10 “For as the rain and the snow come down from heaven
and do not return there but water the earth,
making it bring forth and sprout,
giving seed to the sower and bread to the eater,
11 so shall my word be that goes out from my mouth;
it shall not return to me empty,
but it shall accomplish that which I purpose,
and shall succeed in the thing for which I sent it.
Sometimes we might feel like a Bible verse we quote falls upon deaf ears, but not according to the Bible itself. In Scripture, we find the Bible is always effective in one of these four ways.
In many biblical passages (Matthew 13:26-32; Mark 4:32; 1 Cor. 3:7-9; 1 Peter 1:23), the word of God is compared to a seed that is planted inside a person. It may not seem like there was any effect when we shared a particular passage with a person, but just like a seed that is unseen in the ground, God is growing that seed in the life of a person and one day that seed will grow and bear the fruit that God intended.
The word of God waters the soul. As the word is compared to a seed it is also compared to water that nourishes the seed. Sometimes we hear a Bible verse regarding a certain subject and we nod in agreement. But then we hear another verse and another verse and even one more verse upon that same subject and the numerous verses confirm one another. In other words, one verse waters another. So, the word nourishes or waters our soul that faith might grow.
The next thing the word of God always accomplishes is growth. As we hear the word (knowledge) and agree that it’s true (assent) we then act on it (trust). This produces experiential knowledge of God and this is what increases our faith in God. We’ve seen Him act in the past based upon our trust in one of His promises, so we are more likely to trust Him even more when faced with a similar situation in the future. This is how the word of God grows us in our relational faith in God.
When the word of God is shared, everyone responds in some manner, whether positively (as in the examples above) or negatively, such as hearing and then hardening our hearts toward the God who speaks.
The author of Hebrews writes:
again he appoints a certain day, “Today,” saying through David so long afterward, in the words already quoted,
“Today, if you hear his voice,
do not harden your hearts.”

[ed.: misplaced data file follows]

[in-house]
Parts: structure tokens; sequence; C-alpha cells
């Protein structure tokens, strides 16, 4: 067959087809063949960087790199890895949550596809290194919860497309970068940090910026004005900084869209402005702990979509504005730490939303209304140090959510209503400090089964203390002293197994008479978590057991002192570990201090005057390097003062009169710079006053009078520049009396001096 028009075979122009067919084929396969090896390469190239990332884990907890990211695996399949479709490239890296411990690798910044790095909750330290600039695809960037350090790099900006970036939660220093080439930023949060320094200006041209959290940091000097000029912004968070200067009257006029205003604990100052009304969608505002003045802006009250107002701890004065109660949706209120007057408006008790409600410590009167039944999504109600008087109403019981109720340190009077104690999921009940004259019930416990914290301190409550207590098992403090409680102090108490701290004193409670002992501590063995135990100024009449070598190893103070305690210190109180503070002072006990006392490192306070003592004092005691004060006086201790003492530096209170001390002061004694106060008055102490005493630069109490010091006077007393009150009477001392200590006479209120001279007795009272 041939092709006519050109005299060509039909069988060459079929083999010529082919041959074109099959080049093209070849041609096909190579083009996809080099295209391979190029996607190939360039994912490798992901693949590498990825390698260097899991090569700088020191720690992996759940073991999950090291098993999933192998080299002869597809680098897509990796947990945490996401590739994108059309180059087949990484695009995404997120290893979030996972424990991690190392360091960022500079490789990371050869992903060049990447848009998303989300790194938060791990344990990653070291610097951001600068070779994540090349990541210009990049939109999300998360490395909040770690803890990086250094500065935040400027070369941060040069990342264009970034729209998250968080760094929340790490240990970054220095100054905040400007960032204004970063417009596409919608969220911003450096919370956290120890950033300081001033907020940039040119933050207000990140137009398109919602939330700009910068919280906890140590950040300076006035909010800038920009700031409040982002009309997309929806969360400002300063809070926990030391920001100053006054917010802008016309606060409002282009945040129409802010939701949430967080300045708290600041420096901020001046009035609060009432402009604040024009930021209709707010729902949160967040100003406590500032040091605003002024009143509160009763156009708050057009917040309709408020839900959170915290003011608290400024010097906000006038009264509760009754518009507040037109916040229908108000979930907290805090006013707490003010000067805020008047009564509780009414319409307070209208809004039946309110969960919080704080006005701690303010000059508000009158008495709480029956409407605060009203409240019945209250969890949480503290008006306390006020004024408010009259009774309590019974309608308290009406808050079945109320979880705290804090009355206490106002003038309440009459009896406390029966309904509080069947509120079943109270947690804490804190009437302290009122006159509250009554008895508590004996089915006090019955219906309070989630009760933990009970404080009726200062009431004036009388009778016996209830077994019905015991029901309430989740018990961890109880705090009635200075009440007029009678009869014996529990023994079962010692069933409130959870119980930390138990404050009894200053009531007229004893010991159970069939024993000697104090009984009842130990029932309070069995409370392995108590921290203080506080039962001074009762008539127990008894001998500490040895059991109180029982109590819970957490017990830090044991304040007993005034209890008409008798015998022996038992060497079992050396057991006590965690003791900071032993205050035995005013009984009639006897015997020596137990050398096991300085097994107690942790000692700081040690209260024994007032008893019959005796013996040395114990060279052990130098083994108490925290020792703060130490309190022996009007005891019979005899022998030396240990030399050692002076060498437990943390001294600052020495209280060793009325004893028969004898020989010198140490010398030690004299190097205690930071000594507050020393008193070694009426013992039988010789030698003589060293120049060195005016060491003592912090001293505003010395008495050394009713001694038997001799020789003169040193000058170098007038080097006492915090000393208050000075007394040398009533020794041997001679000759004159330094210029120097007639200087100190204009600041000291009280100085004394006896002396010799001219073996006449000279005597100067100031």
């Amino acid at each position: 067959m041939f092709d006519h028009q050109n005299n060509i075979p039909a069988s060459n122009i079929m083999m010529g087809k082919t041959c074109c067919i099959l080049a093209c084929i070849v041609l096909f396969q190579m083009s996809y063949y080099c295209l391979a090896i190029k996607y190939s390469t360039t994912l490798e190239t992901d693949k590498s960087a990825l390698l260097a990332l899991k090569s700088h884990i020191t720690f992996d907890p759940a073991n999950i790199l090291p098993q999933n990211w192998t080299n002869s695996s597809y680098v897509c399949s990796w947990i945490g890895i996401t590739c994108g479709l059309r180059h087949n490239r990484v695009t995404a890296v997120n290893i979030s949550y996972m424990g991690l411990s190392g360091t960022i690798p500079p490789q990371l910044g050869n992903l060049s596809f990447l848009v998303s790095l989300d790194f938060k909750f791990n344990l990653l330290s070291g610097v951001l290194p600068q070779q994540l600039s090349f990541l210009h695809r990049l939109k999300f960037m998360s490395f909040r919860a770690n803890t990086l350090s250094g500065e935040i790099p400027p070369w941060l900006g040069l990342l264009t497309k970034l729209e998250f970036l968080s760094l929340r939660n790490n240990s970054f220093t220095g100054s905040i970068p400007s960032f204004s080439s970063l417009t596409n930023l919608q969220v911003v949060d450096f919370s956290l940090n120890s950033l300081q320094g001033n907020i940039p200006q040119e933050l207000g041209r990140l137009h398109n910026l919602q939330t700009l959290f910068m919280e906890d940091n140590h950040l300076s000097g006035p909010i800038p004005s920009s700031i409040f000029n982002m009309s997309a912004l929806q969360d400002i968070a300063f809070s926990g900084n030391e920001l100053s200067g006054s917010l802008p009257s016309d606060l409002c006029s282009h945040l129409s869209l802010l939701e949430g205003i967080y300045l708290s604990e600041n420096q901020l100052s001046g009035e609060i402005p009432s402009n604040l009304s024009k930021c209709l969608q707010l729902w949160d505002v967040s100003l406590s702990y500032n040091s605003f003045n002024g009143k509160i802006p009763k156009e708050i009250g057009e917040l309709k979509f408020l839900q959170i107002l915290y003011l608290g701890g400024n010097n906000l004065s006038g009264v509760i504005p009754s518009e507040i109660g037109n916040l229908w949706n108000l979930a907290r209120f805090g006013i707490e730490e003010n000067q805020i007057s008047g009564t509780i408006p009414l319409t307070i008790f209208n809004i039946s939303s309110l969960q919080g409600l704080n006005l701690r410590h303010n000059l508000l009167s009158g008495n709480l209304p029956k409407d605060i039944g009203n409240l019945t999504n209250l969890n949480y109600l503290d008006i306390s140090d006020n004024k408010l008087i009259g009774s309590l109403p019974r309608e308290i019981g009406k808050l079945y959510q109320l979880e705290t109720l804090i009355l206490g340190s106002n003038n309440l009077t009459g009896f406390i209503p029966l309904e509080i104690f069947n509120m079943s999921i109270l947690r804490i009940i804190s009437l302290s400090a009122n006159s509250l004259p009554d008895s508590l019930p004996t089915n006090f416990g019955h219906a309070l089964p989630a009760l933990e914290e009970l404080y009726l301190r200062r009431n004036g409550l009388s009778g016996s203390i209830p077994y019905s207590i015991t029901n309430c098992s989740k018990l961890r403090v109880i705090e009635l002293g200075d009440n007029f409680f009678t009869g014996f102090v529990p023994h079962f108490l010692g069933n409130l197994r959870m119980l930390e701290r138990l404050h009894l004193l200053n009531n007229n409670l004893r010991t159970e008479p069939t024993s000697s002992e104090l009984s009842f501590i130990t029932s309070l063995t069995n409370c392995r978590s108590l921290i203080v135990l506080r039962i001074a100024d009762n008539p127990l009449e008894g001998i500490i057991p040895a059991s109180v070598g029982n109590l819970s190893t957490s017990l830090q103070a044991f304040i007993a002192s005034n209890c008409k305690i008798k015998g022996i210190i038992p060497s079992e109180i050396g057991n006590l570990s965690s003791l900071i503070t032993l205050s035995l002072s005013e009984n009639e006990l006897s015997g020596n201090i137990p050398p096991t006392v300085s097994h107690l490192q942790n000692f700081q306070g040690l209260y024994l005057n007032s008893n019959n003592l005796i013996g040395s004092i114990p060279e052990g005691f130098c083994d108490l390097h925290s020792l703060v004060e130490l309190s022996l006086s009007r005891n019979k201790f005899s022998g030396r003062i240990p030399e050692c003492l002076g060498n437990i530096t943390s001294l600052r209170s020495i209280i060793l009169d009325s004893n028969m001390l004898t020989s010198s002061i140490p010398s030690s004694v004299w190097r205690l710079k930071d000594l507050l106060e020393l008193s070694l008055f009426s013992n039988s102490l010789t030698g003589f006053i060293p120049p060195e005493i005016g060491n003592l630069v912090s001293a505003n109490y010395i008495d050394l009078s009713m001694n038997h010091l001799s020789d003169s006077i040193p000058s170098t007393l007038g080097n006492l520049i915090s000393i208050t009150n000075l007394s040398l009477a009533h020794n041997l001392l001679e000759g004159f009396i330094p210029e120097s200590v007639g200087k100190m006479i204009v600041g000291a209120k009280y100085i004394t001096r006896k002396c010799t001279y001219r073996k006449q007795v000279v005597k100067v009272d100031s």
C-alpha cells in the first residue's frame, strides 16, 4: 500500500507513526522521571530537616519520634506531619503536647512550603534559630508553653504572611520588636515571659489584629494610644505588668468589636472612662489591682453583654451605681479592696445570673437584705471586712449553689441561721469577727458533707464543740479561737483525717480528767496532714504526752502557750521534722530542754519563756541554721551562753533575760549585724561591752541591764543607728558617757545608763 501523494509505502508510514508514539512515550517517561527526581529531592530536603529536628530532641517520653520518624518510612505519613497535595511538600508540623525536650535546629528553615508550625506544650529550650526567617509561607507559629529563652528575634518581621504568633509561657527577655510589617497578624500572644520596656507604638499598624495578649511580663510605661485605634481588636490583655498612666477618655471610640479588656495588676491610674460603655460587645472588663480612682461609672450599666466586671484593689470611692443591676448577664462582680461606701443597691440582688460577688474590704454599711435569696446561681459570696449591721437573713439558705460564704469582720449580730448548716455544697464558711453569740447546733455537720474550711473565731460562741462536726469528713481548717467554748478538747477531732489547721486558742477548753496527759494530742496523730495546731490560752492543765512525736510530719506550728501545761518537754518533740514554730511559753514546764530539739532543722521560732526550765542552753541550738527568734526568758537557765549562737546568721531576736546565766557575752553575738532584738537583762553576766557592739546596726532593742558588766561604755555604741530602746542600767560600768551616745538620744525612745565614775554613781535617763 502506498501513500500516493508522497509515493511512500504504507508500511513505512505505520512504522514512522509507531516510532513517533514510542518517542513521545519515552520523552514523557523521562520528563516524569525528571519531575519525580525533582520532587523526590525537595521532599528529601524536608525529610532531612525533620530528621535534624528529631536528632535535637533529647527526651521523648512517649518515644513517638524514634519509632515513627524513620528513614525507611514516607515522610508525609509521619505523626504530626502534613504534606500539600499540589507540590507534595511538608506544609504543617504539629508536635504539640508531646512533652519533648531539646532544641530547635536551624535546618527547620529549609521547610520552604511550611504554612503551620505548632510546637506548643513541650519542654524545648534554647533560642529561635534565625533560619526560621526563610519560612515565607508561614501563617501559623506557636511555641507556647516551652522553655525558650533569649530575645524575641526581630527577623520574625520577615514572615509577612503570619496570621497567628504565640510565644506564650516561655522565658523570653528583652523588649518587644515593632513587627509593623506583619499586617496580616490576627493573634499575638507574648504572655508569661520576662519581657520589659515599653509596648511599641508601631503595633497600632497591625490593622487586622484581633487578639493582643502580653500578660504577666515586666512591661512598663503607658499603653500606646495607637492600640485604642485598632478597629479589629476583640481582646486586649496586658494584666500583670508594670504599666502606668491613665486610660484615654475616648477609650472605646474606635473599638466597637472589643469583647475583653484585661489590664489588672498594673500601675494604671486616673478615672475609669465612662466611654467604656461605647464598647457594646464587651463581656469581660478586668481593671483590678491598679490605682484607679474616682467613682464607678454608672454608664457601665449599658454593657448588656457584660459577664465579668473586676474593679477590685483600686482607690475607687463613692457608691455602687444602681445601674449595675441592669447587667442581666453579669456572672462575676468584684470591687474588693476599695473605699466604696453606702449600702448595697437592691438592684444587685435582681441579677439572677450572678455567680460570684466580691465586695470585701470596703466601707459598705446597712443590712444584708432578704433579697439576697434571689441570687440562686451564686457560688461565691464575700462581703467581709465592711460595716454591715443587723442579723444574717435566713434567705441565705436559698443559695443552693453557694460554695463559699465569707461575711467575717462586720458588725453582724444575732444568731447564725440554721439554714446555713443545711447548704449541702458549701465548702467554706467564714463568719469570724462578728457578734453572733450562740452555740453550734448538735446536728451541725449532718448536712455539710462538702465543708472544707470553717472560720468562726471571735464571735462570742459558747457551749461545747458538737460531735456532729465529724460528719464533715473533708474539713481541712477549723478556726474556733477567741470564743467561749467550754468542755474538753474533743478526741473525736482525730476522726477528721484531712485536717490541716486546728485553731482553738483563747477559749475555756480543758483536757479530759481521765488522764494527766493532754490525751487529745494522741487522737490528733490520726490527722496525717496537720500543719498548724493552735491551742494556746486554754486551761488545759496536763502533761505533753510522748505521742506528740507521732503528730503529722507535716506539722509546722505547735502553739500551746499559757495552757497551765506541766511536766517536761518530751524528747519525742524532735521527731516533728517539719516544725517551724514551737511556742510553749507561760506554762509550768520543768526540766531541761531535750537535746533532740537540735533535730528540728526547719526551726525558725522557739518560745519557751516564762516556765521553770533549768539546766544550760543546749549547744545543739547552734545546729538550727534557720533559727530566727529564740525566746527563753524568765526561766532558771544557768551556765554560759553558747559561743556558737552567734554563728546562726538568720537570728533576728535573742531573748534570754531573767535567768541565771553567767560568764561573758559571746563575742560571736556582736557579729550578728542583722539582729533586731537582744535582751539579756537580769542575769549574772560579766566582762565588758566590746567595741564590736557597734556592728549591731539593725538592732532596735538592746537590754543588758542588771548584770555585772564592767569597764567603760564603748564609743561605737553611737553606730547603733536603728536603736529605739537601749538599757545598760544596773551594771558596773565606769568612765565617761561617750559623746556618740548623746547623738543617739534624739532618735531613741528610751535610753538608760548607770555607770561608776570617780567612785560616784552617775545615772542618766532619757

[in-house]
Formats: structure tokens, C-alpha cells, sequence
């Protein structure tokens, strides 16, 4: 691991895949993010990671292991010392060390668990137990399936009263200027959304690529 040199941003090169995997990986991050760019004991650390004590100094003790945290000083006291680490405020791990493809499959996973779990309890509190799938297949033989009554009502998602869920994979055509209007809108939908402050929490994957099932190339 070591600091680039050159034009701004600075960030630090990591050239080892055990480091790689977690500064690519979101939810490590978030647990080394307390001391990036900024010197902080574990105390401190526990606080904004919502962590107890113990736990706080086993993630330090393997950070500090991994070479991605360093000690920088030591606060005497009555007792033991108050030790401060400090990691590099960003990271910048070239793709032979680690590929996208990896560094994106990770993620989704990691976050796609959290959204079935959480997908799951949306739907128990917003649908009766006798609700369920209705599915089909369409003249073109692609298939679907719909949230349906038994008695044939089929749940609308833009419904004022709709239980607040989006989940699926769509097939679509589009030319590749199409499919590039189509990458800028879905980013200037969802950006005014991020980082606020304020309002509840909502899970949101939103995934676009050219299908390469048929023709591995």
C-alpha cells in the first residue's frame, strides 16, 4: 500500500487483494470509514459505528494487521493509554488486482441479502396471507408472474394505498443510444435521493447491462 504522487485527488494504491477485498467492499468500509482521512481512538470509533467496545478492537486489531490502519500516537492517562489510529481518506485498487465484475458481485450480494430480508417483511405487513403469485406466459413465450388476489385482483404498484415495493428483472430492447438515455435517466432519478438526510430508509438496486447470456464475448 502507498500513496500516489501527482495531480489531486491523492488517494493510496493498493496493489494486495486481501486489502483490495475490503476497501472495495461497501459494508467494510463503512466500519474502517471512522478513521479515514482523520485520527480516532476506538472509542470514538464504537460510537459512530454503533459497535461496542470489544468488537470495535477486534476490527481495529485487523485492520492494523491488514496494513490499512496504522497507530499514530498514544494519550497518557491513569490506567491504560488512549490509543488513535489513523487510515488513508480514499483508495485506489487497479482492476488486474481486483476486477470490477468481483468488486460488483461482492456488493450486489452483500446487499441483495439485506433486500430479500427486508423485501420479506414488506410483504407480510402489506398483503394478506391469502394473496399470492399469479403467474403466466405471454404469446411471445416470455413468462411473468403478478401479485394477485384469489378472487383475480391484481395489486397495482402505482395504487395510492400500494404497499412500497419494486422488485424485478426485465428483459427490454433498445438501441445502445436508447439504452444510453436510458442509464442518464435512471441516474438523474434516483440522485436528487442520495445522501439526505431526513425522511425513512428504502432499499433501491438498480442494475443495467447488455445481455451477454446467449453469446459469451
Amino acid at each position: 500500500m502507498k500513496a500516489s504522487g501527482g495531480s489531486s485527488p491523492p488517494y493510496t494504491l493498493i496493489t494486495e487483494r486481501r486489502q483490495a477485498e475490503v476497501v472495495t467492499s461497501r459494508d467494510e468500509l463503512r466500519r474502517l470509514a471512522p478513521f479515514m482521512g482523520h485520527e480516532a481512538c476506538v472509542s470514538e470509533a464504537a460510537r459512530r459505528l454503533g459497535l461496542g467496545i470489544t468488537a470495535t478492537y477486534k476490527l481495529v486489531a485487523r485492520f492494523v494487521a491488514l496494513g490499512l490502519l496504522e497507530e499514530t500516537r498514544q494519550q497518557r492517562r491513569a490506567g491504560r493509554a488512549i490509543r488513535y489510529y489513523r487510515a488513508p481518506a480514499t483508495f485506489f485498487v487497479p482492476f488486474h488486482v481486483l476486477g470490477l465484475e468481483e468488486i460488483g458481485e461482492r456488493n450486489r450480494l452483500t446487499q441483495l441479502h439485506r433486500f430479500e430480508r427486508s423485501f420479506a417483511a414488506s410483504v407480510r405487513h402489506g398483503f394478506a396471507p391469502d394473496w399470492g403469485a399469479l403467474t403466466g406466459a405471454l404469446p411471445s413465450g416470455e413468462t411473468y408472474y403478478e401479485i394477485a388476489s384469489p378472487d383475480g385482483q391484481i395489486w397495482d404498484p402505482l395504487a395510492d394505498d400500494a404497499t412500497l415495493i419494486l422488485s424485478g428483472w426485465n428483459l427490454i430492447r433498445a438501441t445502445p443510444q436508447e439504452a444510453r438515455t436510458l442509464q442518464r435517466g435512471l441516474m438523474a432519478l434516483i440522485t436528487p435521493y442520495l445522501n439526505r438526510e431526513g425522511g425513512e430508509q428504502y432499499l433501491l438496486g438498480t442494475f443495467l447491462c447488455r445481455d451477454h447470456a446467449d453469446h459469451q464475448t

This verse warns us not to be like someone who hears the word of God spoken through David, but instead of responding with faith and trust, the person hardens their heart. To harden your heart is to be willfully ignorant. It’s to find a reason inside yourself to say no to the God of the universe. It’s a dangerous proposition as Moses makes clear in Deuteronomy.
18 Beware lest there be among you a man or woman or clan or tribe whose heart is turning away today from the Lord our God to go and serve the gods of those nations. Beware lest there be among you a root bearing poisonous and bitter fruit, 19 one who, when he hears the words of this sworn covenant, blesses himself in his heart, saying, ‘I shall be safe, though I walk in the stubbornness of my heart.’ This will lead to the sweeping away of moist and dry alike.
This is a person who hears the words of God, but he or she desires other things — some idol. This self-deception leads them not only away from God, but the stubbornness of their heart creates a bitterness in their soul. When we trust in idols (romance, another person, careers, etc.) we will always find ourselves disappointed. In our disappointment, we’re going to blame someone (not ourselves, of course). This blaming others for our problems and issues is a bitterness of soul. This bitterness of soul comes from hardening our hearts to the word of God.
So, the word of God is always accomplishing one of these four things in your life.
I hope and pray it is the first three.
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